SLSA Holds 2017 Southern Labor Studies Conference in Tampa, Florida

The Southern Labor Studies Association held its biennial conference on March 3-5, 2017, in Tampa, Florida. The meeting brought together scholars, archivists, graduate students, and activists for three days of panels, lectures, roundtable discussions, and a walking tour of Ybor City. The chairperson of the 2017 conference committee was Evan Bennett, SLSA treasurer and Associate Professor of History at Florida Atlantic University.

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Cindy Hahamovitch

Panels and roundtables were organized around a number of issues including environment and labor in the South, research and advocacy around issues facing Florida’s farmworkers, historical perspectives on labor organizing in the recent New South, immigration and protest, and public/private sector organizing in the South. Roundtable discussions were held on two recently-published books: You Can’t Eat Freedom: Southerners and Social Justice after the Civil Rights Movement, by Greta de Jong, and Corazon de Dixie: Mexicanos in the U.S. South since 1910, by Julie Weise. Opening events on Friday, March 3, included a keynote address by former SLSA President, Cindy Hahamovitch, Professor of History at the University of Georgia, who discussed historical linkages between the abolition of the Atlantic slave trade, subsequent systems of indentured labor, and modern-day guest worker programs and policies.

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Left to right: Max Krochmal, Joshua Hollands, Zieger Prize Chairperson Paul Ortiz

At the general membership meeting and luncheon on Saturday, March 4, Joshua Hollands, a postgraduate research student at the Institute of the Americas at University College London, was awarded the 2017 Zieger Prize in Southern Labor Studies for his essay, “‘There’s a Bigot in Your Biscuit’: Workplace Discrimination at Cracker Barrel, Civil Rights, and Corporate Activism in the Southern United States.” Max Krochmal delivered the luncheon lecture, discussing his new book, Blue Texas: The Making of a Multiracial Democratic Coalition in the Civil Rights Era. Following the Saturday afternoon panels, Professor Gary Mormino led a walking tour of Tampa’s historic Ybor City.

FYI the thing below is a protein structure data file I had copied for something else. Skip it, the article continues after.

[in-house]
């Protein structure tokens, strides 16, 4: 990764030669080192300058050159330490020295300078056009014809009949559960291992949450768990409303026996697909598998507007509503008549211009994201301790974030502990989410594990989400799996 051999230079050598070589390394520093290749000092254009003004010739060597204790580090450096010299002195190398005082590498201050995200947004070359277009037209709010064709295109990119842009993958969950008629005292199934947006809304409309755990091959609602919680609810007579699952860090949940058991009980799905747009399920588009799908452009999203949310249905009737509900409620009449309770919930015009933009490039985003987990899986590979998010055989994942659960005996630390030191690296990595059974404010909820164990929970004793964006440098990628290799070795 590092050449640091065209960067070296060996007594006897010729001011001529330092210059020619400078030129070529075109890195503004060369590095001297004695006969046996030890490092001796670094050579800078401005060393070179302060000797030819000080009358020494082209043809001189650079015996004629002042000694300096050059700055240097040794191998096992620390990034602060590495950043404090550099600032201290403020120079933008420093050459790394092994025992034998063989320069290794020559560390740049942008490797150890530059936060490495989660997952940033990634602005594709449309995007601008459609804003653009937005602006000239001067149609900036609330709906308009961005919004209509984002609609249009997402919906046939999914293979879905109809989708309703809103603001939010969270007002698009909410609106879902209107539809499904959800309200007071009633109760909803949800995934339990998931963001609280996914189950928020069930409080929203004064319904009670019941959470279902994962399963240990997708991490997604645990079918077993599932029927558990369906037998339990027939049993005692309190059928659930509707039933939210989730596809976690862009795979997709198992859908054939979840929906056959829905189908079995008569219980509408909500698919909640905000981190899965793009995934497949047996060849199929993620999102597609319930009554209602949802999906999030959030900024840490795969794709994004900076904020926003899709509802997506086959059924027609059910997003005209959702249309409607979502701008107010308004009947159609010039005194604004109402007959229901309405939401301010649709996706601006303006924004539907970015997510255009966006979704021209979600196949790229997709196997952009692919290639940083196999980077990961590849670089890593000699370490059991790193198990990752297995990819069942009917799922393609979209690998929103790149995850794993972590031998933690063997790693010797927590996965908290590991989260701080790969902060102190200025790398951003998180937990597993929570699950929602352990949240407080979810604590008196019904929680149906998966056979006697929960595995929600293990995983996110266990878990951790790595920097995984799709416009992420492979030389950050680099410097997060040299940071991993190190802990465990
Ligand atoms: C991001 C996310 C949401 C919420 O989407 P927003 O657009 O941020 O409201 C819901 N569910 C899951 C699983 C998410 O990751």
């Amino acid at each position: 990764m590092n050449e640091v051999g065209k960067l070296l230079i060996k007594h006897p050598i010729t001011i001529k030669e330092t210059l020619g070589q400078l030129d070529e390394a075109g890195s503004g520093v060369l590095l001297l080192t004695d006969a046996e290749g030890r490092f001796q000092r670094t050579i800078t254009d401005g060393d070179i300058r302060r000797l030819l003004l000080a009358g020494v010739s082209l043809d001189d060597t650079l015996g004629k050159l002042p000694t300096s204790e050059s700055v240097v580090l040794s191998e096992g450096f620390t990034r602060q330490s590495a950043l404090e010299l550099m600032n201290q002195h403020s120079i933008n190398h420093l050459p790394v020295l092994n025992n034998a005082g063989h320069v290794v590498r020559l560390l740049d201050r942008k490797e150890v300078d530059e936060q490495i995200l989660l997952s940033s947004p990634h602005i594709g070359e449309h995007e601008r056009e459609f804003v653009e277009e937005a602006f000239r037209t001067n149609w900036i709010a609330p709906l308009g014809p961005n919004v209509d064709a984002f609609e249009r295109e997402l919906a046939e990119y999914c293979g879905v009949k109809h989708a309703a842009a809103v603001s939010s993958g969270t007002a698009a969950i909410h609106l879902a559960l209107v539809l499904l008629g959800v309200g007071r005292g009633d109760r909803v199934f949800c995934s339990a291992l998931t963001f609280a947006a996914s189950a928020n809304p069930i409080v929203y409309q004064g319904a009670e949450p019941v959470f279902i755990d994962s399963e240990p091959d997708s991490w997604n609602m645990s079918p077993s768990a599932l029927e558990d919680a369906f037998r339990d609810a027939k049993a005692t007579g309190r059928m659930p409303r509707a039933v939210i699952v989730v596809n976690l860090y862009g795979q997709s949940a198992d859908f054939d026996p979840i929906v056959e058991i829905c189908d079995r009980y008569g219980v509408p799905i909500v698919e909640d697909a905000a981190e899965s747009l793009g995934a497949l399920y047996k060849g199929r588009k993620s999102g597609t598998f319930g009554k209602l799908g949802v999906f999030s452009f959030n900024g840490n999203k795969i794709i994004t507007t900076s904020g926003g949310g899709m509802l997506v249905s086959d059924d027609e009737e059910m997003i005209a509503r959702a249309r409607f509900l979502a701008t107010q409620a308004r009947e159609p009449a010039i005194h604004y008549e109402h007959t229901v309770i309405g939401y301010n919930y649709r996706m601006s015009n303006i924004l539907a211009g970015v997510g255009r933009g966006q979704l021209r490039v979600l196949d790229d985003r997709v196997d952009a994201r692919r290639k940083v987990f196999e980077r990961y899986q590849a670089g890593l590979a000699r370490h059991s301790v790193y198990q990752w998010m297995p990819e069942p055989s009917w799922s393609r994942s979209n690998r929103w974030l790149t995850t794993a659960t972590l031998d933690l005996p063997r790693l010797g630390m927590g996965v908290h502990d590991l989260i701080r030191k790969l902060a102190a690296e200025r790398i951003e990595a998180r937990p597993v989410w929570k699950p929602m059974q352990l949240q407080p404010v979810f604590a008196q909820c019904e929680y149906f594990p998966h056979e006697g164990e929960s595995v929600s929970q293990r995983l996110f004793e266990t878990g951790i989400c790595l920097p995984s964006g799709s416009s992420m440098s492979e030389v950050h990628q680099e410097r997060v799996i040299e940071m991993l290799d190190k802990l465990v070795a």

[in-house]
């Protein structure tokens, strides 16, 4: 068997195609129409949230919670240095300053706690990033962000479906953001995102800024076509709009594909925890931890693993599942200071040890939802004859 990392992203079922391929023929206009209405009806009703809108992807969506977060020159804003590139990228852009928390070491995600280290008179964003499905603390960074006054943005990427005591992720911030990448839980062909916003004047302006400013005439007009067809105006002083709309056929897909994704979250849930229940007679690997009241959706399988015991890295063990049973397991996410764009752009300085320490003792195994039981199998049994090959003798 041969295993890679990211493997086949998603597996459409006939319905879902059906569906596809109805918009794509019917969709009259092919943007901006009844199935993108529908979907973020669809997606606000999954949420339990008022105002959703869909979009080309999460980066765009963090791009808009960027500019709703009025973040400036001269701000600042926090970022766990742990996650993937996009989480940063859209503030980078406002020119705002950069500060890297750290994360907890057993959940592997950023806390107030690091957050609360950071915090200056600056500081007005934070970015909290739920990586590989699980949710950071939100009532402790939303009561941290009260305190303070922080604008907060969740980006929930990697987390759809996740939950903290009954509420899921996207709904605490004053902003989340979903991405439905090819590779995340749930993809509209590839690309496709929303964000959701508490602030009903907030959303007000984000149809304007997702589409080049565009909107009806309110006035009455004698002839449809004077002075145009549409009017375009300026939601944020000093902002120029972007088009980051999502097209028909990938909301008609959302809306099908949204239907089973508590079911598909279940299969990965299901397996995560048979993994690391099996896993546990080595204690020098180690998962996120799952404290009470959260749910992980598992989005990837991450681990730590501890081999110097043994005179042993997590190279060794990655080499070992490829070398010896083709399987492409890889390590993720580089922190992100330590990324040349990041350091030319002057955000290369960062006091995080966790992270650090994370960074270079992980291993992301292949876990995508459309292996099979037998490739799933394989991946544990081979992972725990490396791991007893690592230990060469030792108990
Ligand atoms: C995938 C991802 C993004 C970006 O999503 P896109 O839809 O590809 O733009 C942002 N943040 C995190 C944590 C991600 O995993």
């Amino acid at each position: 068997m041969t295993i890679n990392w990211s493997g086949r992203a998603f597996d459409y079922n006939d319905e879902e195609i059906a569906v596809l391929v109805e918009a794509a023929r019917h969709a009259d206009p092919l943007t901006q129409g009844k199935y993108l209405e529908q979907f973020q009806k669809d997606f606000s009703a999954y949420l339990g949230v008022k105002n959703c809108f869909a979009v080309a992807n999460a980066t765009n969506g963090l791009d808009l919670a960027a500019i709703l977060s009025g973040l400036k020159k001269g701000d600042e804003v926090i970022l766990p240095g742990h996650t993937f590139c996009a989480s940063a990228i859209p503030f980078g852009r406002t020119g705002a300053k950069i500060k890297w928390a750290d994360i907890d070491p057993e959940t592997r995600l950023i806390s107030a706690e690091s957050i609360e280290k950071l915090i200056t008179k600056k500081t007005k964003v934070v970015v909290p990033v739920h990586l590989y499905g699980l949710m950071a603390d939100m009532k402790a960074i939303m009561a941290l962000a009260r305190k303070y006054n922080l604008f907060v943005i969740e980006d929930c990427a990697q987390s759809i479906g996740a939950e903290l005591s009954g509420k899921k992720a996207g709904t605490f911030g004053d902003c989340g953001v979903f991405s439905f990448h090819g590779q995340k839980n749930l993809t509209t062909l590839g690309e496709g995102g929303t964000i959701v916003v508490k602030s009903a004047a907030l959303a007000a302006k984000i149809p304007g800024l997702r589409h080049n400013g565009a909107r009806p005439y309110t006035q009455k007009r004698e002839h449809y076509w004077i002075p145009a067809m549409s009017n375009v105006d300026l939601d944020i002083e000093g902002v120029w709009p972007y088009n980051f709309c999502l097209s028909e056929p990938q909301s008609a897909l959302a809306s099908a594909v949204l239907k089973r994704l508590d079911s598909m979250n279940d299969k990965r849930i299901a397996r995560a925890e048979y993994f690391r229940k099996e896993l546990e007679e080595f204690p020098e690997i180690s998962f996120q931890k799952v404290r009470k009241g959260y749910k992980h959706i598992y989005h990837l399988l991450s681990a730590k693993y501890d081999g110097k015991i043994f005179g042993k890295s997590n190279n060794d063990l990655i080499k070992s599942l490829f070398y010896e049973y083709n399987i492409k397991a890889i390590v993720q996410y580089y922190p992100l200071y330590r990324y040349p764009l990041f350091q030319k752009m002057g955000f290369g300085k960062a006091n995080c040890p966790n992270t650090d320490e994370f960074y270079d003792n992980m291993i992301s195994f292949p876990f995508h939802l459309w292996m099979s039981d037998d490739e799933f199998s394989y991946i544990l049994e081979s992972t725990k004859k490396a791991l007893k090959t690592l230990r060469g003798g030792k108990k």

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Gary Mormino

The conference closed on Sunday, March 5, following a lecture and discussion with Jennifer Proffitt, President of the United Faculty of Florida.

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Jennifer Proffitt

At the membership meeting, it was decided by vote that the conference would be moved to a two-year schedule on even, rather than odd years. The next Southern Labor Studies Conference will be held at the University of Georgia in May 2018.